LONDON (Reuters) - Britain said on Wednesday it was likely that chemicals which British firms had legally exported to Syria in the 1980s had been used to manufacture nerve agents, including sarin gas.
In a written statement to parliament aimed at setting the historical record straight, Foreign Secretary William Hague said Britain had been reviewing records of dual use chemicals exported and now believed that some of them had been diverted to Syria’s chemical weapons programme.
“From the information we hold, we judge it likely that these chemical exports by UK companies were subsequently used by Syria in their programmes to produce nerve agents, including sarin,” Hague said.
Faced with the threat of U.S. air strikes last year, Syria promised to dismantle its 1,300-tonne chemical weapon stockpile after hundreds of people were killed in a sarin gas attack on the outskirts of the capital, Damascus.
The statement detailed three separate exports between 1983 and 1986 of “several hundred tonnes” of dimethyl phosphite and trimethyl phosphite, both of which Britain said could be used in the manufacture of nerve agents.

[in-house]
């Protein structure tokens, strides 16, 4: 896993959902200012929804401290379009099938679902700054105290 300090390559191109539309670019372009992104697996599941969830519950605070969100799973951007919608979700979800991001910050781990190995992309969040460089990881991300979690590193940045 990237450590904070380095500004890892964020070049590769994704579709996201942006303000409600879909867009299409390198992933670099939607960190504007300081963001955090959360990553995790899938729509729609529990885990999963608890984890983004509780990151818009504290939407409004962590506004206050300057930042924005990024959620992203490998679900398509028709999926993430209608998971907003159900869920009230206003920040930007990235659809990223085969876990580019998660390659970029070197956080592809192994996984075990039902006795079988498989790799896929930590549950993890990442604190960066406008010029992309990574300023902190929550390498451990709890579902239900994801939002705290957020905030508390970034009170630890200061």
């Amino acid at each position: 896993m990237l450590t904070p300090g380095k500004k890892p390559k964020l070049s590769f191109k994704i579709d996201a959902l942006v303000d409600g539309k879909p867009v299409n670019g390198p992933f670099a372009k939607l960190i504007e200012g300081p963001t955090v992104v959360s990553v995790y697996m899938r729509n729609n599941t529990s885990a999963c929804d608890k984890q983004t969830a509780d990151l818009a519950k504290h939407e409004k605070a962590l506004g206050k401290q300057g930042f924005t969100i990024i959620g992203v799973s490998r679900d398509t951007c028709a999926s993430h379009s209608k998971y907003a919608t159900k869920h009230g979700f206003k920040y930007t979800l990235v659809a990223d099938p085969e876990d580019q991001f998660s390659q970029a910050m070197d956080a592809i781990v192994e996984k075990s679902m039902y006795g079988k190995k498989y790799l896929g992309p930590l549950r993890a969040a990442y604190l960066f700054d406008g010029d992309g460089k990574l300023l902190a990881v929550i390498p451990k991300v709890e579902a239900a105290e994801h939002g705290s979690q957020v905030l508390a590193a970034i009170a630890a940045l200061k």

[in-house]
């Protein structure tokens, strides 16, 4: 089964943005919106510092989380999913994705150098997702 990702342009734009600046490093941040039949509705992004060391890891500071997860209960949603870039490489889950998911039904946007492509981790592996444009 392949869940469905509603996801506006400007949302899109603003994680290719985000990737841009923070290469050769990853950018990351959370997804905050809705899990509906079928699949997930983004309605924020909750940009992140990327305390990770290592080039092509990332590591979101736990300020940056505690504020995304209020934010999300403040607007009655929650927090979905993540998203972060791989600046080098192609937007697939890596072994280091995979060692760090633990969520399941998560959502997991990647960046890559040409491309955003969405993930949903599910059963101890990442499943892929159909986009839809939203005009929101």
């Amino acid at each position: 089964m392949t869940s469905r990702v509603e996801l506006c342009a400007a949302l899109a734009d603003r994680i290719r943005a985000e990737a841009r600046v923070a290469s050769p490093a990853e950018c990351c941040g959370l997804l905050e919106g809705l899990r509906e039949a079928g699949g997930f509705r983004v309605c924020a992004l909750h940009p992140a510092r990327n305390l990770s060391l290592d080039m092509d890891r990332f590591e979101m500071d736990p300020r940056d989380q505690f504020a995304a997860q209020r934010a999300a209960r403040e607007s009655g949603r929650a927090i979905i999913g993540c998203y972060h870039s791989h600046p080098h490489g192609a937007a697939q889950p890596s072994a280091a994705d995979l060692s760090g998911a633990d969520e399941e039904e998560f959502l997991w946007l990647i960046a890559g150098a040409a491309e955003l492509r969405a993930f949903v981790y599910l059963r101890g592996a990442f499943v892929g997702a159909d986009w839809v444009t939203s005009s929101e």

Ventilation fans exported to Syria by a British firm in 2003 had also been used in a chemical weapons facility, it said.
Hague said the chemicals were not subject to international or British export controls at the time, but that the rules had been tightened shortly afterwards.
Britain said on Wednesday it would destroy a further 50 tonnes of material from Syria’s chemical weapons stockpile, taking the total amount it has agreed to process to 200 tonnes.
Reporting by William James; Editing by Andrew Osborn